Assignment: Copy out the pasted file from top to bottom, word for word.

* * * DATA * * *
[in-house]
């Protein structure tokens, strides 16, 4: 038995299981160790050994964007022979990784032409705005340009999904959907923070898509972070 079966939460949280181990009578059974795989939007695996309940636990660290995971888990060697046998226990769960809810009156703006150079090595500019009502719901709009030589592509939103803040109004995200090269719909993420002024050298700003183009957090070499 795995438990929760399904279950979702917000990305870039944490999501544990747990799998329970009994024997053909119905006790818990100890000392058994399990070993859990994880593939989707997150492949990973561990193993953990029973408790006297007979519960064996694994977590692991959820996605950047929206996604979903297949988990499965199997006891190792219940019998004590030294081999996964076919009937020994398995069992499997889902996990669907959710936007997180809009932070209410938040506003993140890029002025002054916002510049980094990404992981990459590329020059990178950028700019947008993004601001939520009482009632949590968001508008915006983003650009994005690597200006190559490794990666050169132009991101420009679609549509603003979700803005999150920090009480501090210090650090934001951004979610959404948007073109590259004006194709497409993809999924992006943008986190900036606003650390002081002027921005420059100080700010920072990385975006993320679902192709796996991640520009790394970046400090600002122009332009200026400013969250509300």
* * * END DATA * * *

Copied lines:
[in-house]
């Protein structure tokens, strides 16, 4: 038995299981160790050994964007022979990784032409705005340009999904959907923070898509972070 079966939460949280181990009578059974795989939007695996309940636990660290995971888990060697046998226990769960809810009156703006150079090595500019009502719901709009030589592509939103803040109004995200090269719909993420002024050298700003183009957090070499 795995438990929760399904279950979702917000990305870039944490999501544990747990799998329970009994024997053909119905006790818990100890000392058994399990070993859990994880593939989707997150492949990973561990193993953990029973408790006297007979519960064996694994977590692991959820996605950047929206996604979903297949988990499965199997006891190792219940019998004590030294081999996964076919009937020994398995069992499997889902996990669907959710936007997180809009932070209410938040506003993140890029002025002054916002510049980094990404992981990459590329020059990178950028700019947008993004601001939520009482009632949590968001508008915006983003650009994005690597200006190559490794990666050169132009991101420009679609549509603003979700803005999150920090009480501090210090650090934001951004979610959404948007073109590259004006194709497409993809999924992006943008986190900036606003650390002081002027921005420059100080700010920072990385975006993320679902192709796996991640520009790394970046400090600002122009332009200026400013969250509300």